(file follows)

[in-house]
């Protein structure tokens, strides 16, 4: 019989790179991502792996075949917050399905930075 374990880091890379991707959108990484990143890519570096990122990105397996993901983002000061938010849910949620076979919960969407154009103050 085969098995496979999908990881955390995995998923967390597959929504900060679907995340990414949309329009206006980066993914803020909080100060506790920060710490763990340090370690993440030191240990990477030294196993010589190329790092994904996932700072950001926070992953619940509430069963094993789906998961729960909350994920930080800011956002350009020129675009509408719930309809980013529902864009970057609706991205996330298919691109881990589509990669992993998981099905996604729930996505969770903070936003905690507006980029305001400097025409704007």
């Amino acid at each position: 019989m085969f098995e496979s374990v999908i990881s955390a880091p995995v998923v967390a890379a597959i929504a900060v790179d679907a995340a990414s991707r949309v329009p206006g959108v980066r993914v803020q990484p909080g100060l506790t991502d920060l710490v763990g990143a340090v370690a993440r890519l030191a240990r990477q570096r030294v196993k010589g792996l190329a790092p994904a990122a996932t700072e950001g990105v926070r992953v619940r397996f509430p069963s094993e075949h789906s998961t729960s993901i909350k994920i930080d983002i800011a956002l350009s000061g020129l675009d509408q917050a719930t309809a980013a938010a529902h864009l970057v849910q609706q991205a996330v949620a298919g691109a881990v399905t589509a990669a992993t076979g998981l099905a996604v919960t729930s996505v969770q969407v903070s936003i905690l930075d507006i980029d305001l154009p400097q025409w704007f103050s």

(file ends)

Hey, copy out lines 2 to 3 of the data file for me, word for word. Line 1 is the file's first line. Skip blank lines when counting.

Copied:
């Protein structure tokens, strides 16, 4: 019989790179991502792996075949917050399905930075 374990880091890379991707959108990484990143890519570096990122990105397996993901983002000061938010849910949620076979919960969407154009103050 085969098995496979999908990881955390995995998923967390597959929504900060679907995340990414949309329009206006980066993914803020909080100060506790920060710490763990340090370690993440030191240990990477030294196993010589190329790092994904996932700072950001926070992953619940509430069963094993789906998961729960909350994920930080800011956002350009020129675009509408719930309809980013529902864009970057609706991205996330298919691109881990589509990669992993998981099905996604729930996505969770903070936003905690507006980029305001400097025409704007």
């Amino acid at each position: 019989m085969f098995e496979s374990v999908i990881s955390a880091p995995v998923v967390a890379a597959i929504a900060v790179d679907a995340a990414s991707r949309v329009p206006g959108v980066r993914v803020q990484p909080g100060l506790t991502d920060l710490v763990g990143a340090v370690a993440r890519l030191a240990r990477q570096r030294v196993k010589g792996l190329a790092p994904a990122a996932t700072e950001g990105v926070r992953v619940r397996f509430p069963s094993e075949h789906s998961t729960s993901i909350k994920i930080d983002i800011a956002l350009s000061g020129l675009d509408q917050a719930t309809a980013a938010a529902h864009l970057v849910q609706q991205a996330v949620a298919g691109a881990v399905t589509a990669a992993t076979g998981l099905a996604v919960t729930s996505v969770q969407v903070s936003i905690l930075d507006i980029d305001l154009p400097q025409w704007f103050s």